¶3 The case was tried to a jury, and upon the conclusion of the evidence the court advised the jury that the evidence was insufficient to return a verdict for defendant, and directed them to return a verdict for the plaintiff, but concluded by telling the jury that they were not bound by this instruction and might return a different verdict. The defendant's counsel then asked that instructions be given the jury, and permission be granted counsel to argue the case. No instructions were given, but both defendant and plaintiff were permitted by the court to, and did, argue the case to the jury. The failure to give instructions was excepted to by the defendant. This proceeding was error. The court either should have granted a peremptory instruction to return a verdict for the plaintiff, or, if the matter was one to be submitted to the jury, should have instructed the jury upon the issues and the law governing the same, and have submitted the matter for their deliberation in an orderly manner.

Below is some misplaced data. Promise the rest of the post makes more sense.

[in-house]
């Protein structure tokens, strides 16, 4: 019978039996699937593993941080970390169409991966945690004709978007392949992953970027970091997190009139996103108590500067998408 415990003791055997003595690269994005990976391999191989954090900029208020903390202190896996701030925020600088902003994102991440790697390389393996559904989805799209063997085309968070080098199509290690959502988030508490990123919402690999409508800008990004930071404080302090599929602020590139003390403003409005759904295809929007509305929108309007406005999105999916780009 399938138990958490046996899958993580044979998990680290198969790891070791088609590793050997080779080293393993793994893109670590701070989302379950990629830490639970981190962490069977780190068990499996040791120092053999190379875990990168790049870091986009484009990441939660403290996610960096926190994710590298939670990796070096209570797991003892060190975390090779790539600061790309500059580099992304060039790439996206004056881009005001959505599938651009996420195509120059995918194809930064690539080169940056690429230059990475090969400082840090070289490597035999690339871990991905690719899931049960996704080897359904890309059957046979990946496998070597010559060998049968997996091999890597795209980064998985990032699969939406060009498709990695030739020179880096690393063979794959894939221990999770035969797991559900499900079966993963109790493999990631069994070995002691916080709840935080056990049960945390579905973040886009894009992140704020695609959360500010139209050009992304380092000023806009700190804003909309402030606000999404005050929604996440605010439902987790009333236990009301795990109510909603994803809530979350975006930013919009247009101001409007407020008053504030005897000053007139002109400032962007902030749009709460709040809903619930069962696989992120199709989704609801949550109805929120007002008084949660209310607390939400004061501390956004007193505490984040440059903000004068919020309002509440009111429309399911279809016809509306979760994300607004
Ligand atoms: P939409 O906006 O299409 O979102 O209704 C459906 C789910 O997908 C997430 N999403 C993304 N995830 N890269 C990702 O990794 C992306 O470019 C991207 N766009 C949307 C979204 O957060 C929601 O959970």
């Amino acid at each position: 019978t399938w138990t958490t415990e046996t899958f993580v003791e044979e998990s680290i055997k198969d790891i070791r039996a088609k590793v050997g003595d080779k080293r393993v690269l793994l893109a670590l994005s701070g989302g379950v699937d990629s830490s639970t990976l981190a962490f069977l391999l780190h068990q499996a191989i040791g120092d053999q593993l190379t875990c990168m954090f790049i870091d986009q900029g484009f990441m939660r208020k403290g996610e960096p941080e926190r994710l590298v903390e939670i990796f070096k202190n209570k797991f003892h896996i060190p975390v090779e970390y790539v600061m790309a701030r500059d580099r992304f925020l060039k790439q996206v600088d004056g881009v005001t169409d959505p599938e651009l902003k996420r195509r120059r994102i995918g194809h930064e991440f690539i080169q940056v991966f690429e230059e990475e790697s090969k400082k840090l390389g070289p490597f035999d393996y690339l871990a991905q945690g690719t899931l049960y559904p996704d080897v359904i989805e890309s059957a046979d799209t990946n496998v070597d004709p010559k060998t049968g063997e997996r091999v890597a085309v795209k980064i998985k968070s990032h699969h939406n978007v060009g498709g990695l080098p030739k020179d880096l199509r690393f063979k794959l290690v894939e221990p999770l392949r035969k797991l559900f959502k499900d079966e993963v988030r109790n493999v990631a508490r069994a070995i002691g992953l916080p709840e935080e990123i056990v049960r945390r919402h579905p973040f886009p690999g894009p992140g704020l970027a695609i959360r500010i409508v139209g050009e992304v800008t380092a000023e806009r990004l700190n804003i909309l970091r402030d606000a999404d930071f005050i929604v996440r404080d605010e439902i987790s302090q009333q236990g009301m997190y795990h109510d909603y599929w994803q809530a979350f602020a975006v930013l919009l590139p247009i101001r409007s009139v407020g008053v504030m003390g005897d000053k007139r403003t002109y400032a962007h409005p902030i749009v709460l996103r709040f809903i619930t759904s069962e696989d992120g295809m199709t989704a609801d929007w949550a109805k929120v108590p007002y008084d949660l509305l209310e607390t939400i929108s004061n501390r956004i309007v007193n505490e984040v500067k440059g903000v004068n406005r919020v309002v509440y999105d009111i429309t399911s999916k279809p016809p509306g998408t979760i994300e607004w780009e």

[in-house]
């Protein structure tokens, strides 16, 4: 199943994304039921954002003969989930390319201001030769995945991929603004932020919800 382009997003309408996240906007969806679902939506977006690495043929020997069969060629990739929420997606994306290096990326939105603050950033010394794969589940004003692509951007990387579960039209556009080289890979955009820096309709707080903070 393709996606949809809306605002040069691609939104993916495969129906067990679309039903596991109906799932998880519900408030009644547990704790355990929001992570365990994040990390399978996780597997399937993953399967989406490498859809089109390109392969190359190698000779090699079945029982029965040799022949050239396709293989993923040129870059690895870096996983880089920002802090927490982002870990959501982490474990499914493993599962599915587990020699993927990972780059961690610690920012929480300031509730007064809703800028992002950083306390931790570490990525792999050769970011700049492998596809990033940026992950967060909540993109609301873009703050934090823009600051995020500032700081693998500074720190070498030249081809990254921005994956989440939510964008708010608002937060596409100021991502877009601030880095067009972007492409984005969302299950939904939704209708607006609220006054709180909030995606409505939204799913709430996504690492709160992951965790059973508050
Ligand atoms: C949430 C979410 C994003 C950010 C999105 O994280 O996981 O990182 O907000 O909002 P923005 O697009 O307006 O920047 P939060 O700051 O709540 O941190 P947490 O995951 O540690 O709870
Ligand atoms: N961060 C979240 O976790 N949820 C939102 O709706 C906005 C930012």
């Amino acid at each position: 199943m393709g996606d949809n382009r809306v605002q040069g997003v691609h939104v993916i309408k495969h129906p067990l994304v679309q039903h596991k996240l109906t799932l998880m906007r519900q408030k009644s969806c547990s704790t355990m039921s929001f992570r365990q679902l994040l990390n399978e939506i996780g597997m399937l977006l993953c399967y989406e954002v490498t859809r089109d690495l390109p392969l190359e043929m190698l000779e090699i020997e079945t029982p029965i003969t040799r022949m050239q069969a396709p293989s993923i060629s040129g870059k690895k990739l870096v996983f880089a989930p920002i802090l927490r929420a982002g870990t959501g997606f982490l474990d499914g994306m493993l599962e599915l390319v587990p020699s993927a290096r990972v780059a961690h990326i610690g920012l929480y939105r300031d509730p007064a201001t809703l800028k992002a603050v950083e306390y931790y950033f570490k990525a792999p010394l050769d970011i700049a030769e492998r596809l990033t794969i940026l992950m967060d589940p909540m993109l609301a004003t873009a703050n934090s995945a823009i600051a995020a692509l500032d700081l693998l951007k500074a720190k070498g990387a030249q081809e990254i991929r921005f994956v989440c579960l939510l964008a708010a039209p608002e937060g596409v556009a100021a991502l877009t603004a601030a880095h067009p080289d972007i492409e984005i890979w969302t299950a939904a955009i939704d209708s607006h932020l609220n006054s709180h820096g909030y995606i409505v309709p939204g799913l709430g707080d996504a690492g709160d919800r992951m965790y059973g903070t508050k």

¶4 However, if the undisputed evidence and the law applicable thereto are such that there was no question of fact for the jury and a verdict, if returned for defendant, would not have been permitted to stand, this error is immaterial. Shawnee National Bank v. Wootten & Potts, 24 Okla. 425, 103 P. 714: Western Union Tel. Co. v. Blackwell Mill & Ele. Co., 24 Okla. 535, 103 P. 717. 138 Am. St. Rep. 893.

¶5 Then the question, under the admitted facts, is, Was the plaintiff entitled to an instructed verdict in its favor? This question is to be answered by determining whether or not the defendant, by retaining the proceeds of the note in controversy, is liable to the lender upon the note. It appears to us that a mere statement of the transaction demonstrates clearly that the defendant received the benefit of the note. The case of Merchants' National Bank v. Nichols & Shepard Co., 223 Ill. 41, 79 N.E. 38, 7 L. R. A. (N. S.) 752, cited by defendant in support of its contention to the contrary, is specious, but not sound, against the weight of authority, and this court will not follow it.